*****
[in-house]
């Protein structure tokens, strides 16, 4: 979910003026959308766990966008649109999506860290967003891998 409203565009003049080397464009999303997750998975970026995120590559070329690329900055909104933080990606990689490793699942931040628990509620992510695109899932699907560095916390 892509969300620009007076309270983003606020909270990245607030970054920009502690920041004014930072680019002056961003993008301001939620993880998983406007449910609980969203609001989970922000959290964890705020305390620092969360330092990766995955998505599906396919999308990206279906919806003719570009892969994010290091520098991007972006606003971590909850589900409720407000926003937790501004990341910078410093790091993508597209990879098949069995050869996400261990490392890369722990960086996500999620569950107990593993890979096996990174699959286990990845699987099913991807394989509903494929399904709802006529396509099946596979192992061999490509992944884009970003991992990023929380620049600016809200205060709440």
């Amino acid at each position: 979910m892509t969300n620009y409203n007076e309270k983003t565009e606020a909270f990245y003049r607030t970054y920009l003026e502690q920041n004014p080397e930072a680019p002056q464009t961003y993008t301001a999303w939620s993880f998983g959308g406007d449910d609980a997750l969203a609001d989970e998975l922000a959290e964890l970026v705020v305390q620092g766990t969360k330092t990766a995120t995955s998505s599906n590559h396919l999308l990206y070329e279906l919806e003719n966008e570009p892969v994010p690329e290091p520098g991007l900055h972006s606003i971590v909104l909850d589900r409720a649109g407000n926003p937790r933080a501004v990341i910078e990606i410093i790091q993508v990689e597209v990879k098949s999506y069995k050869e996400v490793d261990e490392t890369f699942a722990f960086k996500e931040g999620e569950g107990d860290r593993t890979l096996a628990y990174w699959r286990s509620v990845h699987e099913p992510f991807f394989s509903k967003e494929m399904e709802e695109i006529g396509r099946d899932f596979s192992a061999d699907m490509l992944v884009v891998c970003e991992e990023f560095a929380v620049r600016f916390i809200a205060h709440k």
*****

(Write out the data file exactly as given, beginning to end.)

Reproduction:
[in-house]
């Protein structure tokens, strides 16, 4: 979910003026959308766990966008649109999506860290967003891998 409203565009003049080397464009999303997750998975970026995120590559070329690329900055909104933080990606990689490793699942931040628990509620992510695109899932699907560095916390 892509969300620009007076309270983003606020909270990245607030970054920009502690920041004014930072680019002056961003993008301001939620993880998983406007449910609980969203609001989970922000959290964890705020305390620092969360330092990766995955998505599906396919999308990206279906919806003719570009892969994010290091520098991007972006606003971590909850589900409720407000926003937790501004990341910078410093790091993508597209990879098949069995050869996400261990490392890369722990960086996500999620569950107990593993890979096996990174699959286990990845699987099913991807394989509903494929399904709802006529396509099946596979192992061999490509992944884009970003991992990023929380620049600016809200205060709440």
């Amino acid at each position: 979910m892509t969300n620009y409203n007076e309270k983003t565009e606020a909270f990245y003049r607030t970054y920009l003026e502690q920041n004014p080397e930072a680019p002056q464009t961003y993008t301001a999303w939620s993880f998983g959308g406007d449910d609980a997750l969203a609001d989970e998975l922000a959290e964890l970026v705020v305390q620092g766990t969360k330092t990766a995120t995955s998505s599906n590559h396919l999308l990206y070329e279906l919806e003719n966008e570009p892969v994010p690329e290091p520098g991007l900055h972006s606003i971590v909104l909850d589900r409720a649109g407000n926003p937790r933080a501004v990341i910078e990606i410093i790091q993508v990689e597209v990879k098949s999506y069995k050869e996400v490793d261990e490392t890369f699942a722990f960086k996500e931040g999620e569950g107990d860290r593993t890979l096996a628990y990174w699959r286990s509620v990845h699987e099913p992510f991807f394989s509903k967003e494929m399904e709802e695109i006529g396509r099946d899932f596979s192992a061999d699907m490509l992944v884009v891998c970003e991992e990023f560095a929380v620049r600016f916390i809200a205060h709440k």